Orange County's farmers' markets and local growers are great. [Editor's Note: He mentioned frequenting markets in San Clemente and Dana Point, as well as at SoCo/Costa Mesa.] The variety of products you can pick up that are grown right in this very state–and possibly even in your community–is truly wonderful. I have had such great experiences talking to the people who cultivate and put some serious love into what they are selling. It's great to get to know them and reinforce all the hard work they put into their craft. It reminds me of where I grew up and how people used to trade their goods. I hope people will support local farming when they can. You will taste the difference.
What fast food do you admit to eating, and what do you order?
In-N-Out! I order the No. 1 [hamburger] with fries and a chocolate shake. I like that In-N-Out uses fresh ingredients, but I also like the simpicity. It tastes great, and there doesn't seem to be a lot of fuss around it, which I can appreciate. I also think customer service is very reliable.
Best culinary tip for the home cook:
Don't stress! Cooking is supposed to be fun and fulfilling. If you take your time and make it with love, people will appreciate what you are cooking . . . even if it isn't the most dazzling meal. One of the most amazing things about food is that it can bring people together in a way that not many other things can. It really isn't about succeeding or failing. The more you cook, the easier it will become. Don't measure; just throw it all together and see what you can do! Practice makes perfect.
I really like to play pool at a place near my home. I'm not that great at it, but I try. I like to watch movies and football, both American and Mexican. I still like to cook for my friends and family outside of work . . . all while enjoying some (red) wine, of course.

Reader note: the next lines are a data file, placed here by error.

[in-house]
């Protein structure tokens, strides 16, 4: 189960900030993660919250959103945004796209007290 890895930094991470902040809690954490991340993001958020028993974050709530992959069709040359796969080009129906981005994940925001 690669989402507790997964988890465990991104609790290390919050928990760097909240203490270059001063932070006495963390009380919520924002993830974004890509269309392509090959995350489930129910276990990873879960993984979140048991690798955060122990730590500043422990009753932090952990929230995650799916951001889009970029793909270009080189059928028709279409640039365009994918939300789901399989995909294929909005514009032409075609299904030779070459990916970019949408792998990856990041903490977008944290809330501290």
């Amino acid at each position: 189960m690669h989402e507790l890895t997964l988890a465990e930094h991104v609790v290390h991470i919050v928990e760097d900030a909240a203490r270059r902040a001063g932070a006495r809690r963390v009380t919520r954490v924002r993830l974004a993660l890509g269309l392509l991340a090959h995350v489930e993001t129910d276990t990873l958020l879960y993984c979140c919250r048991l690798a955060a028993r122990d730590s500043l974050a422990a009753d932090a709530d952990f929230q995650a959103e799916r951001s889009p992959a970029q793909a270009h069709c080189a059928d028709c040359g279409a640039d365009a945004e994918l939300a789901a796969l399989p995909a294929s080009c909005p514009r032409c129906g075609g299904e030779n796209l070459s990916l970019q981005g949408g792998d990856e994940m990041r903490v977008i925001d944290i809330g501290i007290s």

Favorite celebrity chef:
My favorite celebrity chef is Rick Bayless. I think he is a great chef and an amazing person. He is one of the few celebrity chefs out there who actually takes the time to get to know the culture and the people behind his ingredients. He knows the traditions behind otherwise-simple Mexican ingredients and the significance around when and why they are cooked. You can see his passion for the food and the people, and that makes him that much more enjoyable to watch. I haven't had the opportunity to try his restaurant yet, but I have cooked several of his recipes, and they were all really delicious. His restaurant is at the top of my “must eat at” list.
Celebrity chef who should shut up.
I hate to bash anyone, but I really have had enough of Bobby Flay. I wasn't the biggest fan to begin with, and then I ate at one of his restaurants. It is more about his food than his persona, I guess. I use a lot of the same ingredients and flavor profiles as he does, and I was disappointed after trying his food. Maybe I had a bad experience, but it kills me to see Mexican ingredients underutilized.
Favorite music to cook by:
Mariachis! Enough said!
Best food city in America: